STAFF REVIEW of Farming Simulator 22 (Xbox One)


Tuesday, December 14, 2021.
by Adam Dileva

Farming Simulator 22 Box art While I knew farming simulator games existed for some time, I never really paid any attention to them until GIANTS Software finally brought them to console. I started with Farming Simulator 17, updated to Farming Simulator 19 with that release, and now I’ve been farming for a few weeks with the latest entry, Farming Simulator 22. Because I’ve played the previous games in the series I had a head start on knowing how to start my farming career on the right path. Farming Simulator is exactly as it advertises, a simulation about one of the most challenging, yet important, careers you can have. While many won’t find the game “fun” with its monotonous and tedious gameplay, those that do enjoy the calming and relaxing repetition of plowing, sowing and growing your fields will be pleased to know that a number of improvements have been made in this year’s iteration.

You are a farmer, but what your business grows or deals in is completely up to you. If you want to have fields of numerous crops, raise animals or even work towards making some serious cash with production chains, there’s plenty for you to take part in. So grab some friends, even cross-platform across consoles and PC, weather the seasons and enjoy building your agricultural empire. Now if you’ve not been following the series for the past few games, I know what you’re thinking; “Why would anyone want to play a farming game?”. Don’t knock it until you try it, as it’s very relaxing when you need something of a different speed. And I kid you not, there are even e-sports for Farming Simulator and it’s absolutely fascinating to watch.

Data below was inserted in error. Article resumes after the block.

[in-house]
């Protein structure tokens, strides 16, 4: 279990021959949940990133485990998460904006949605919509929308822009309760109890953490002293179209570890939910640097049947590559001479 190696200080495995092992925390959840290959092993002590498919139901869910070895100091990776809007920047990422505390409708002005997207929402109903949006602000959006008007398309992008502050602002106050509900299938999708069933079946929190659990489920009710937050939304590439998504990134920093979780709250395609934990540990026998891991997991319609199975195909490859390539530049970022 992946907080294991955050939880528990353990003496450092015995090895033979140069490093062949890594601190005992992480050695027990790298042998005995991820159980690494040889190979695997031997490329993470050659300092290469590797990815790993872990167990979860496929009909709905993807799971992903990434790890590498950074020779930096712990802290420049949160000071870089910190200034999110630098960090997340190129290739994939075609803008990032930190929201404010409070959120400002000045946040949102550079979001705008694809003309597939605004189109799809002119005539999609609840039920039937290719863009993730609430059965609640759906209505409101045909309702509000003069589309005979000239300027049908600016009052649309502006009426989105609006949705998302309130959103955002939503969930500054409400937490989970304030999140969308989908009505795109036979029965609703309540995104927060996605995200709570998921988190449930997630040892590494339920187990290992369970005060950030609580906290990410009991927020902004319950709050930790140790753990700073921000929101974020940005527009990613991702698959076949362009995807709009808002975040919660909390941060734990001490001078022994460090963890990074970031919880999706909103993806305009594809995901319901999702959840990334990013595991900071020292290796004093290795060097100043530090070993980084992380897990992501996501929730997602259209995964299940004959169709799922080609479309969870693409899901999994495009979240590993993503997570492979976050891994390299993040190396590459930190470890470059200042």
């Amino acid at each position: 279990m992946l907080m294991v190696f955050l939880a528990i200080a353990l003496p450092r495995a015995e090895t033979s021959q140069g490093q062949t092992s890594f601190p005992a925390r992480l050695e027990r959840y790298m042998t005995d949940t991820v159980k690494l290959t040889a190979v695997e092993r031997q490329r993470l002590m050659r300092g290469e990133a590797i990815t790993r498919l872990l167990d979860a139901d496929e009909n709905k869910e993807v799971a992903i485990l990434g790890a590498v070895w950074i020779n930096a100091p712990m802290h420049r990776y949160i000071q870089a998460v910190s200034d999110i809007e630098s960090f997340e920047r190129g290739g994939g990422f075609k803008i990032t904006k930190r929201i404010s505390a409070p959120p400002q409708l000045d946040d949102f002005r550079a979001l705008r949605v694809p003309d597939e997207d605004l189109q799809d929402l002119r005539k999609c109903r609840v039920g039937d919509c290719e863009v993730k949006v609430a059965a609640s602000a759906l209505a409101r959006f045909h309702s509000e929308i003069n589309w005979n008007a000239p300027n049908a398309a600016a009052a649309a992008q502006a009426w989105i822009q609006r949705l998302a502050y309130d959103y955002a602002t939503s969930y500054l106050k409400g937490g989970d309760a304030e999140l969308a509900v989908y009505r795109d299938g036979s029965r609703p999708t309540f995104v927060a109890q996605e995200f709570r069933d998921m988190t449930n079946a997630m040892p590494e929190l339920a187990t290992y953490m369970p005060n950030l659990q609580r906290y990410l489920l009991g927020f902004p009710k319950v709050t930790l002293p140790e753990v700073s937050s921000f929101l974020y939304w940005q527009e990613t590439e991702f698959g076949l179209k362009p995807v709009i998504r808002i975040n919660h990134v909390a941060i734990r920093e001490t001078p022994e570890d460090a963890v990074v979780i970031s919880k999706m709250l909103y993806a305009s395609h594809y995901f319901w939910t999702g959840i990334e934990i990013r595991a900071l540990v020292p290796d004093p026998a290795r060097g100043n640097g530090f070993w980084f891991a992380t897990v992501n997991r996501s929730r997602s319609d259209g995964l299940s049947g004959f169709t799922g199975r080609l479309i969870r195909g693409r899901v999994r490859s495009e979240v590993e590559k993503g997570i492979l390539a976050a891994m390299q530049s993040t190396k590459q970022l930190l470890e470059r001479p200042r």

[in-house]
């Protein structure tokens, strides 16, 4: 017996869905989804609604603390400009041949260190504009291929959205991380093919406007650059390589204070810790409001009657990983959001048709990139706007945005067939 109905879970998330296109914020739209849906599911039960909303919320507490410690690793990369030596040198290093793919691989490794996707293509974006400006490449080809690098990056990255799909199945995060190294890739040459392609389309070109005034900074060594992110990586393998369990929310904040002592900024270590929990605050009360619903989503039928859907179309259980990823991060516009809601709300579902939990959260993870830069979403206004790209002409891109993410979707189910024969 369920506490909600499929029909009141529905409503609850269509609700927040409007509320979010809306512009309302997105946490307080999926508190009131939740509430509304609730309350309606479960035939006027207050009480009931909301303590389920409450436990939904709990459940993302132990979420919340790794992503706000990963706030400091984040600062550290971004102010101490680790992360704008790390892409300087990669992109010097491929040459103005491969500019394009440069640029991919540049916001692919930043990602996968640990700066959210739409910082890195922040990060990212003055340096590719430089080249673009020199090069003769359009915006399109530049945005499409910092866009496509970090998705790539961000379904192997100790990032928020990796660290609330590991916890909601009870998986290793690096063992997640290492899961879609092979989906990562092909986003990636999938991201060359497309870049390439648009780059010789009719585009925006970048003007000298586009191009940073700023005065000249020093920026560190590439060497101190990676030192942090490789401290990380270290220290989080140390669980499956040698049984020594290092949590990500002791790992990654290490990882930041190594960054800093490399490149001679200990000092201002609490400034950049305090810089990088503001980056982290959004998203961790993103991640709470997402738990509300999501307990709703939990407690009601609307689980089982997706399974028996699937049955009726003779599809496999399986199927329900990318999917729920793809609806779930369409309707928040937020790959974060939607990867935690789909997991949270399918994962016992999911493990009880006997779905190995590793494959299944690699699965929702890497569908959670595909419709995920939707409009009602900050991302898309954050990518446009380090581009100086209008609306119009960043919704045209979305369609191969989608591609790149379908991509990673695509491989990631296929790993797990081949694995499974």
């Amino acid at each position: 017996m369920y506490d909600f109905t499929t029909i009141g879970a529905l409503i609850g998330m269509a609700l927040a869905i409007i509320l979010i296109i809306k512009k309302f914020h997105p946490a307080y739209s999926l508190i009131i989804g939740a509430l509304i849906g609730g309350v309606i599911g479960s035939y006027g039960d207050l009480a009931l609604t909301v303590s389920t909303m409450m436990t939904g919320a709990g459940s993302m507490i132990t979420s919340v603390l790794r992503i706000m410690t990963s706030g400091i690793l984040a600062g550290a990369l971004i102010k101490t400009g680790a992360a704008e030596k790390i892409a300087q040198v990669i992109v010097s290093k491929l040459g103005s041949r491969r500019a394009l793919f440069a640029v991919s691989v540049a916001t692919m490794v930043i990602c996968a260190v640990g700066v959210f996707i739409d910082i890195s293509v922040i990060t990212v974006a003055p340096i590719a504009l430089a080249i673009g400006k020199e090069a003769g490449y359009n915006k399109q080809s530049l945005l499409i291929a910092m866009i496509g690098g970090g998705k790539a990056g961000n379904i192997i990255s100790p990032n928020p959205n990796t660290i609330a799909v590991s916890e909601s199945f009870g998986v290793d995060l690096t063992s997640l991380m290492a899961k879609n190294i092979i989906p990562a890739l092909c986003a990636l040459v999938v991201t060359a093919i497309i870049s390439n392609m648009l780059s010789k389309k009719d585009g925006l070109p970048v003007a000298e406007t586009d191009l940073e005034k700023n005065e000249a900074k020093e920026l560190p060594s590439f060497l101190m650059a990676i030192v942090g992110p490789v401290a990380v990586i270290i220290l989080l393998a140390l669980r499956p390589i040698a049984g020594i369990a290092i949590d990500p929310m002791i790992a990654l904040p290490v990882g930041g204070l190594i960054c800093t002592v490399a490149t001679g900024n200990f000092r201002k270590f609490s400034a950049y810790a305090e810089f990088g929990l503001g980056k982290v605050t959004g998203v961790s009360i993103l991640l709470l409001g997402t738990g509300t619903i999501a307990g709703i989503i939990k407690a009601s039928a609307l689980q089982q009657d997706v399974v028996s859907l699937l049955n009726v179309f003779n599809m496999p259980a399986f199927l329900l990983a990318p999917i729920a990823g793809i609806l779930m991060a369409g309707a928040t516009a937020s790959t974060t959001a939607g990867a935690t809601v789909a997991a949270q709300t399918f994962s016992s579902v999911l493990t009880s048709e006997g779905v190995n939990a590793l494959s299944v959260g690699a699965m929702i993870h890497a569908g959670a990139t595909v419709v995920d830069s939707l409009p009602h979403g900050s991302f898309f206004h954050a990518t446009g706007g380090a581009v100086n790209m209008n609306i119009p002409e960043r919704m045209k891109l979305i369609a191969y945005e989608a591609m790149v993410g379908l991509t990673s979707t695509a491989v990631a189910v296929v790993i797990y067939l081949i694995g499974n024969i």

So, what’s exactly new in Farming Simulator 22? My biggest hope was that it was going to be a substantial upgrade from Farming Simulator 19 and not simply a reskin. Thankfully it seems developers have taken the time to make some improvements that make this year’s entry the best of the series, even if incrementally. While there may not be a ton of added crops and gameplay features, the overall game simply feels better, especially in the driving aspect and the addition of production lines.


So as a quick list of some of the new features and mechanics are as follows: stone picking, greenhouses, beehives, grapes, olives, sorghum (grain), licensed MACK trucks, production chains, much improved audio and visuals, fences, gates, better physics, equipment repairs, cosmetic wear and tear, new tires, license plates and Seasons. There’s a handful of other additions and improvements, like the character creator, but those listed above are the majority of the major new features.

As for crops, the newest additions are grapes, olives and sorghum. While Sorghum is just another type of grain, you’ll know how to harvest those, but grapes and olives are completely new, requiring new equipment to learn as well. Now, I was excited to have some grapes in my fields and seeing what I could create with them. First off, you need a cleared field so that you can place the posts that the vines rest on. This is where I was almost instantly disappointed, as you have to manually place all of the length and exact placement of each row. On paper that sounds great, but there’s no grid to ‘snap’ to, so if you’re like me and need your crops to be perfect, I guarantee you’re going to have some crooked crops or spaced 'wrong'. Also, without trial and error, you’re not going to know how much space to have between each row, resulting in wasted space and extra time needed to fertilize. Also, these crops can’t be automatically farmed by hired help unfortunately, so expect to spend an obscene amount of time doing all this yourself or with friends.